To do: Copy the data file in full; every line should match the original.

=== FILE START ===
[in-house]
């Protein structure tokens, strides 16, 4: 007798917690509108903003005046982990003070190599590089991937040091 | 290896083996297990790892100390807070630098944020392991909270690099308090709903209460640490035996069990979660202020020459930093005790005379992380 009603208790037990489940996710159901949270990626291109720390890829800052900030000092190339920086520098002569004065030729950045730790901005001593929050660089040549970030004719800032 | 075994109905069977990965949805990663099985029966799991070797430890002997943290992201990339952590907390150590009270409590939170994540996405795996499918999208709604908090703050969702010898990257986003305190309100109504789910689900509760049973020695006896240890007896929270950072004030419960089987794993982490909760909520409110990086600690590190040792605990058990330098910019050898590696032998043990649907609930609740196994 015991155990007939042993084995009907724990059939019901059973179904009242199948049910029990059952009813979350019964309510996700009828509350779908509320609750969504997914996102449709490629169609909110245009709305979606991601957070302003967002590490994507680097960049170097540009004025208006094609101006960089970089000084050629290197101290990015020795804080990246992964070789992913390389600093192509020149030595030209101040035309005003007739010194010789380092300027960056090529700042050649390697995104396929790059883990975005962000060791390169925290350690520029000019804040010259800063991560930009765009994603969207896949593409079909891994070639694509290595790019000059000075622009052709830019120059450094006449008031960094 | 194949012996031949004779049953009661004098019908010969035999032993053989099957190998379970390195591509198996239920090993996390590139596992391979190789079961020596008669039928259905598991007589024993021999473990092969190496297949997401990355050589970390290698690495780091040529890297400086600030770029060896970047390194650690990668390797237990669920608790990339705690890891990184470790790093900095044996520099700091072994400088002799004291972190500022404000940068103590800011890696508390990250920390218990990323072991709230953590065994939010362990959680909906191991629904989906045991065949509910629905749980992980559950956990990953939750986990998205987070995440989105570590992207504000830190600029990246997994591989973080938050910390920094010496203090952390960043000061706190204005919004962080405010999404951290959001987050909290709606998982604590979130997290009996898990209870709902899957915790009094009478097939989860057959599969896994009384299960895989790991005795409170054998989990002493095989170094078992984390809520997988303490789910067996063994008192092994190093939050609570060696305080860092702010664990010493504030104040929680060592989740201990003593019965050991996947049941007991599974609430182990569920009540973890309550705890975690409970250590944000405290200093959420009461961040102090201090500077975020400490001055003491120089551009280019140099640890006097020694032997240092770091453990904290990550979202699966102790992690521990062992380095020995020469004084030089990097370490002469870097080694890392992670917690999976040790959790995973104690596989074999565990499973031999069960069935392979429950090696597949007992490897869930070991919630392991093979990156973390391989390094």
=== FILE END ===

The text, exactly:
[in-house]
């Protein structure tokens, strides 16, 4: 007798917690509108903003005046982990003070190599590089991937040091 | 290896083996297990790892100390807070630098944020392991909270690099308090709903209460640490035996069990979660202020020459930093005790005379992380 009603208790037990489940996710159901949270990626291109720390890829800052900030000092190339920086520098002569004065030729950045730790901005001593929050660089040549970030004719800032 | 075994109905069977990965949805990663099985029966799991070797430890002997943290992201990339952590907390150590009270409590939170994540996405795996499918999208709604908090703050969702010898990257986003305190309100109504789910689900509760049973020695006896240890007896929270950072004030419960089987794993982490909760909520409110990086600690590190040792605990058990330098910019050898590696032998043990649907609930609740196994 015991155990007939042993084995009907724990059939019901059973179904009242199948049910029990059952009813979350019964309510996700009828509350779908509320609750969504997914996102449709490629169609909110245009709305979606991601957070302003967002590490994507680097960049170097540009004025208006094609101006960089970089000084050629290197101290990015020795804080990246992964070789992913390389600093192509020149030595030209101040035309005003007739010194010789380092300027960056090529700042050649390697995104396929790059883990975005962000060791390169925290350690520029000019804040010259800063991560930009765009994603969207896949593409079909891994070639694509290595790019000059000075622009052709830019120059450094006449008031960094 | 194949012996031949004779049953009661004098019908010969035999032993053989099957190998379970390195591509198996239920090993996390590139596992391979190789079961020596008669039928259905598991007589024993021999473990092969190496297949997401990355050589970390290698690495780091040529890297400086600030770029060896970047390194650690990668390797237990669920608790990339705690890891990184470790790093900095044996520099700091072994400088002799004291972190500022404000940068103590800011890696508390990250920390218990990323072991709230953590065994939010362990959680909906191991629904989906045991065949509910629905749980992980559950956990990953939750986990998205987070995440989105570590992207504000830190600029990246997994591989973080938050910390920094010496203090952390960043000061706190204005919004962080405010999404951290959001987050909290709606998982604590979130997290009996898990209870709902899957915790009094009478097939989860057959599969896994009384299960895989790991005795409170054998989990002493095989170094078992984390809520997988303490789910067996063994008192092994190093939050609570060696305080860092702010664990010493504030104040929680060592989740201990003593019965050991996947049941007991599974609430182990569920009540973890309550705890975690409970250590944000405290200093959420009461961040102090201090500077975020400490001055003491120089551009280019140099640890006097020694032997240092770091453990904290990550979202699966102790992690521990062992380095020995020469004084030089990097370490002469870097080694890392992670917690999976040790959790995973104690596989074999565990499973031999069960069935392979429950090696597949007992490897869930070991919630392991093979990156973390391989390094």